How to Reheat Pulled Pork – Keeping it Moist and Delicious

Pulled pork is made from the upper shoulder of the pig; a large cut called the butt which can weigh over 11 pounds.

Even with a portion lost to bone and fat, that’s a lot of meat and, unless you have many mouths over to help eat it, there will be leftovers.

And if you’re cooking ahead for a party or picnic, how can you bring a refrigerated or frozen butt back to hot and tender and ready for pulling?

Close up of reheating pulled pork in a sous vide bath
© Mark Jenner / FoodFireFriends.com

Nothing beats hot off the grill; the goal is to get as close in flavor, moistness, and bark as possible.

In this article, we’ll look at how to reheat pulled pork from two perspectives, cooking ahead and leftovers. We’ll cover what to avoid, common reheating methods, and consider options and controversies on the road to reheated pulled pork perfection.

Saved to Savor Another Day

The meal was great, and you and your guests are happy and just about full. But there’s still a lot of pulled pork leftover. You watch with regret as it cools, losing its fresh cooked perfection. But you’re happy, contemplating how good it will be the second time around. Because you have a method, right?

If you don’t, keep reading. If you do, keep reading and let’s compare notes.

Before exploring storage and reheating methods, let’s consider a deadly danger to avoid at all costs: dried out pork.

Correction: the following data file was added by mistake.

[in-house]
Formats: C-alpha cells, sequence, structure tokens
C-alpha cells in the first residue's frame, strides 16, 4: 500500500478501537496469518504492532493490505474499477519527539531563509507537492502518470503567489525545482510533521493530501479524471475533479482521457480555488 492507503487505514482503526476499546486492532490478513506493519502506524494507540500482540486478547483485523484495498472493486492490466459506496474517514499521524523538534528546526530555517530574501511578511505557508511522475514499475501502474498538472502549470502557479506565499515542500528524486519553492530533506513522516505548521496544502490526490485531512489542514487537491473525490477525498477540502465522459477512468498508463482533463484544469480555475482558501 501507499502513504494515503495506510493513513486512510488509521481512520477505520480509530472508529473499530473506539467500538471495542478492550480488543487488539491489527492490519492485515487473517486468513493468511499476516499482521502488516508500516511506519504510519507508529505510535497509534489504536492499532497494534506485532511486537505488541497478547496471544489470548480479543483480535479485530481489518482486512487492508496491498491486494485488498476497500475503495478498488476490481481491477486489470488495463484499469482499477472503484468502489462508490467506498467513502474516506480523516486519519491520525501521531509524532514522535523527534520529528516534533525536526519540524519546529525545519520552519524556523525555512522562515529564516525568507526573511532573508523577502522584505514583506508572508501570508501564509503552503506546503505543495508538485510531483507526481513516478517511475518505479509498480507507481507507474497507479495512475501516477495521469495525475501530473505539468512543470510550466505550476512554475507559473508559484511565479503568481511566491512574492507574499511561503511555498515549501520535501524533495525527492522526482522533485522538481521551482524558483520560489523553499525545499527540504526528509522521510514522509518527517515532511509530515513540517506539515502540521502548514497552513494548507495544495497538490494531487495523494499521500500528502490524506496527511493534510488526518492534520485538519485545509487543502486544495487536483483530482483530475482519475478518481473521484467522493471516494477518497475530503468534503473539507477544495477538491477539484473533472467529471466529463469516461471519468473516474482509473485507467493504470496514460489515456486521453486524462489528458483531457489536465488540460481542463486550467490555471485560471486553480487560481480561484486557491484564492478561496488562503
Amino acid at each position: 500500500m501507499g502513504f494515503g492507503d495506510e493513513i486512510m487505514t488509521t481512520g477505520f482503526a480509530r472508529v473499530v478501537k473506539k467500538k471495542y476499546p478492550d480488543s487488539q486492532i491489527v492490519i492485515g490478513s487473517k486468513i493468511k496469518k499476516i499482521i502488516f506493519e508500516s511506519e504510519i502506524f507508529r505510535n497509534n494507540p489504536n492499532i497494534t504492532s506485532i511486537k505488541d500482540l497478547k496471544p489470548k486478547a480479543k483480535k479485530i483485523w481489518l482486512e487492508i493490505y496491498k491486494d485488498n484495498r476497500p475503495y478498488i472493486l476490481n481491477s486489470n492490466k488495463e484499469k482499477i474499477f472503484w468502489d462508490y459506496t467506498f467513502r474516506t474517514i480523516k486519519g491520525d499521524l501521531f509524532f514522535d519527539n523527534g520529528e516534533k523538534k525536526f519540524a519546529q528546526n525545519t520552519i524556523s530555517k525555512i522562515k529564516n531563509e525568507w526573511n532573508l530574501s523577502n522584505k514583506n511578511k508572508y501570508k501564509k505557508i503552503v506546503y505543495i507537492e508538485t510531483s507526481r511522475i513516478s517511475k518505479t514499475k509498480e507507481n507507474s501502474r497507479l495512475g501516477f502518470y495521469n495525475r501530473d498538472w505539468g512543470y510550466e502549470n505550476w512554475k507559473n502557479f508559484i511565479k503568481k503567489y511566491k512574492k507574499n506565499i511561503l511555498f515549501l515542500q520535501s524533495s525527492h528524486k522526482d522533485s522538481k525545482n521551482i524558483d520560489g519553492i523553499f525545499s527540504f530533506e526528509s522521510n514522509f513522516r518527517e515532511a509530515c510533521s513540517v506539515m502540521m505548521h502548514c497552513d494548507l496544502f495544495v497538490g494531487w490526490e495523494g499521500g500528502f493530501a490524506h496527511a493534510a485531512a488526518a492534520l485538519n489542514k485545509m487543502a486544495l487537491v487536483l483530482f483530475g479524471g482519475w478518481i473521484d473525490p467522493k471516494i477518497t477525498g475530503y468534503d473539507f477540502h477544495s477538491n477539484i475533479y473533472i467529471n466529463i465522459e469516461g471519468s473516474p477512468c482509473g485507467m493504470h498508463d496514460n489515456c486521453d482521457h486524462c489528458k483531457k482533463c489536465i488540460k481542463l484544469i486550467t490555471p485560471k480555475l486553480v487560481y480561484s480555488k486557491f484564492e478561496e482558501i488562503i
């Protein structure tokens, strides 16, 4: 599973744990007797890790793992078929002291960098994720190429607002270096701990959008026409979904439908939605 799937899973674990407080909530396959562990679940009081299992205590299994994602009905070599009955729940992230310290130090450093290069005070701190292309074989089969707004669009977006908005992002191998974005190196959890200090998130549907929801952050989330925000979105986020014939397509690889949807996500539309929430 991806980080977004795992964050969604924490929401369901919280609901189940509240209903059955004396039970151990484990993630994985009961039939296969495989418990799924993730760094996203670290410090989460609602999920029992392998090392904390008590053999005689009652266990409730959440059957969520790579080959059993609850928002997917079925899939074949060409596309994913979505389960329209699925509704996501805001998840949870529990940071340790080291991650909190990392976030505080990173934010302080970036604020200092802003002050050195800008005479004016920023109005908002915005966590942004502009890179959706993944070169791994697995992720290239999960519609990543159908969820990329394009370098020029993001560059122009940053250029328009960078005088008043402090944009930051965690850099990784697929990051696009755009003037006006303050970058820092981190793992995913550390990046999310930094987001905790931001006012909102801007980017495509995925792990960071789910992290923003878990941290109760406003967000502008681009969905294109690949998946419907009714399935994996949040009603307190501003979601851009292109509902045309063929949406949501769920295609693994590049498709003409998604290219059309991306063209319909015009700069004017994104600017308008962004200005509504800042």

Dangerous and Disappointing Dry-out

The dreaded dry-out is the bane of every cook’s existence. When freshly off the fire, Meathead Goldwyn waxes poetic on freshly cooked meat:

hot juices, the connective tissues have melted and turned to luscious gelatin, the fat has rendered and lubricates the muscle fibers, browned surfaces are crunchy…

He then catalogs the dismal results of time and loss of heat: a loss of tenderness, juiciness, crispness (the bark), and flavor.

That being the case, the first step in moist and tender reheated pork is proper storage.

Putting Up the Pork

For the grilled in advance pork, keep it whole unless you know you’ll only have 15-20 minutes to reheat and serve. The longer it’s in one piece, the better it will hold onto its moisture.

If you’re going to pull before storage do so while the meat is still uncomfortably hot to the touch. You’ll have already invested in a set of heat-proof gloves, right? Here’s where they come in.

There are a couple of storage methods. They all involve minimizing air, sealing in moisture, and keeping safe temperatures, and necessarily require a fridge or freezer.

Wozniak Method – Originally developed by champion pitmaster Mike Wozniak, Meathead Goldwyn tweaked his method for cooking in advance:

  1. Once the pork has reached 175° F internally, tightly wrap it in aluminum foil. Be sure all edges are sealed off.
  2. Place foil-wrapped meat into a watertight plastic bag like a clean (fragrance-free) trash can liner.
  3. Bury in ice in a cooler.
    1. At this point, the meat is too hot for the refrigerator. It will raise the already-inadequate temperature of the fridge, taking stored foods out of their safe temperature ranges.
  4. Move the meat to the fridge when its temperature is in the 40s.

Heating the Pork

The pork was cooked low and slow; that’s the way to reheat it. Doing so preserves the moistness and flavor.

Pulled or whole, a pork butt can safely be refrigerated at 40° F for up to 4 days. If it’s been a while since the pork was cooked, step one is:

The Thaw

A cooked pork shoulder can be frozen 2 to 3 months, says the USDA Food Safety and Inspection Service. Beyond three months it will still be good; just not as tasty.

Completely thaw meat in the fridge, giving a full 24 hours to do so.